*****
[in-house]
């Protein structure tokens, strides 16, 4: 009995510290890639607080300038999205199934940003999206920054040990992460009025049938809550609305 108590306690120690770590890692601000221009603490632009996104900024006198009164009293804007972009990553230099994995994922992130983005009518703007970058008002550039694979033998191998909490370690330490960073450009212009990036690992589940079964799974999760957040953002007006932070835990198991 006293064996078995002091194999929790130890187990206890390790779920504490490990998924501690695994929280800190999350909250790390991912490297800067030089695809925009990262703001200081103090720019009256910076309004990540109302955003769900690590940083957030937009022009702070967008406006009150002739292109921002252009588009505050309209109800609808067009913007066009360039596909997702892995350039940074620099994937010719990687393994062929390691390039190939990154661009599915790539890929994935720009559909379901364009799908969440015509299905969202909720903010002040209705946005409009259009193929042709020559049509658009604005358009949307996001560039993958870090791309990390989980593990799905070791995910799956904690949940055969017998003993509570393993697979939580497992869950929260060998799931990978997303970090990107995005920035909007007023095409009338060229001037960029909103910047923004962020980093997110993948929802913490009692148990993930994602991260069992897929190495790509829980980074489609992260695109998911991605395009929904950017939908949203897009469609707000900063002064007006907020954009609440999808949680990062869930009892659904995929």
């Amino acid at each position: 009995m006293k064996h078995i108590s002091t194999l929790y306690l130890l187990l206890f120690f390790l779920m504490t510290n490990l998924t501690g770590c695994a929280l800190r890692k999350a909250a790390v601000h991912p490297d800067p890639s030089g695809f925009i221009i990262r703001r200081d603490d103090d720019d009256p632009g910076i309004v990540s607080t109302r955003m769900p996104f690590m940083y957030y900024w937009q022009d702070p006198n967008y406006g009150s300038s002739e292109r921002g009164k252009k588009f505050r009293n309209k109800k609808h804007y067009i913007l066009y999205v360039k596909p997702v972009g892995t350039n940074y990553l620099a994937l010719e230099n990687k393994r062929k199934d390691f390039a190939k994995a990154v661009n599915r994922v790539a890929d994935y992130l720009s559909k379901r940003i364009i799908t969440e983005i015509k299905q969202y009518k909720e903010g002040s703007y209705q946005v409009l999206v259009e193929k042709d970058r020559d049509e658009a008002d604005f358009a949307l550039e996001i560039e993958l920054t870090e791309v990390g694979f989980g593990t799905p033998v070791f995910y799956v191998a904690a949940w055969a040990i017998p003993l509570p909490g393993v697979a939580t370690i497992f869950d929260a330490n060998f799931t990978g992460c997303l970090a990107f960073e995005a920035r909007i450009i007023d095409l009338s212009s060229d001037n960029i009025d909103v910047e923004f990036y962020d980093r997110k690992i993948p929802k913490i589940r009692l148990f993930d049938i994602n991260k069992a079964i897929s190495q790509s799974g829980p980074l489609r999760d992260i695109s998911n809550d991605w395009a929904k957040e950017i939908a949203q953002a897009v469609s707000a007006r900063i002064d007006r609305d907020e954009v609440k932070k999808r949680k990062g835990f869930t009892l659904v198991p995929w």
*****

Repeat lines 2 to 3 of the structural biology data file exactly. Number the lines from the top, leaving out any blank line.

């Protein structure tokens, strides 16, 4: 009995510290890639607080300038999205199934940003999206920054040990992460009025049938809550609305 108590306690120690770590890692601000221009603490632009996104900024006198009164009293804007972009990553230099994995994922992130983005009518703007970058008002550039694979033998191998909490370690330490960073450009212009990036690992589940079964799974999760957040953002007006932070835990198991 006293064996078995002091194999929790130890187990206890390790779920504490490990998924501690695994929280800190999350909250790390991912490297800067030089695809925009990262703001200081103090720019009256910076309004990540109302955003769900690590940083957030937009022009702070967008406006009150002739292109921002252009588009505050309209109800609808067009913007066009360039596909997702892995350039940074620099994937010719990687393994062929390691390039190939990154661009599915790539890929994935720009559909379901364009799908969440015509299905969202909720903010002040209705946005409009259009193929042709020559049509658009604005358009949307996001560039993958870090791309990390989980593990799905070791995910799956904690949940055969017998003993509570393993697979939580497992869950929260060998799931990978997303970090990107995005920035909007007023095409009338060229001037960029909103910047923004962020980093997110993948929802913490009692148990993930994602991260069992897929190495790509829980980074489609992260695109998911991605395009929904950017939908949203897009469609707000900063002064007006907020954009609440999808949680990062869930009892659904995929």
């Amino acid at each position: 009995m006293k064996h078995i108590s002091t194999l929790y306690l130890l187990l206890f120690f390790l779920m504490t510290n490990l998924t501690g770590c695994a929280l800190r890692k999350a909250a790390v601000h991912p490297d800067p890639s030089g695809f925009i221009i990262r703001r200081d603490d103090d720019d009256p632009g910076i309004v990540s607080t109302r955003m769900p996104f690590m940083y957030y900024w937009q022009d702070p006198n967008y406006g009150s300038s002739e292109r921002g009164k252009k588009f505050r009293n309209k109800k609808h804007y067009i913007l066009y999205v360039k596909p997702v972009g892995t350039n940074y990553l620099a994937l010719e230099n990687k393994r062929k199934d390691f390039a190939k994995a990154v661009n599915r994922v790539a890929d994935y992130l720009s559909k379901r940003i364009i799908t969440e983005i015509k299905q969202y009518k909720e903010g002040s703007y209705q946005v409009l999206v259009e193929k042709d970058r020559d049509e658009a008002d604005f358009a949307l550039e996001i560039e993958l920054t870090e791309v990390g694979f989980g593990t799905p033998v070791f995910y799956v191998a904690a949940w055969a040990i017998p003993l509570p909490g393993v697979a939580t370690i497992f869950d929260a330490n060998f799931t990978g992460c997303l970090a990107f960073e995005a920035r909007i450009i007023d095409l009338s212009s060229d001037n960029i009025d909103v910047e923004f990036y962020d980093r997110k690992i993948p929802k913490i589940r009692l148990f993930d049938i994602n991260k069992a079964i897929s190495q790509s799974g829980p980074l489609r999760d992260i695109s998911n809550d991605w395009a929904k957040e950017i939908a949203q953002a897009v469609s707000a007006r900063i002064d007006r609305d907020e954009v609440k932070k999808r949680k990062g835990f869930t009892l659904v198991p995929w």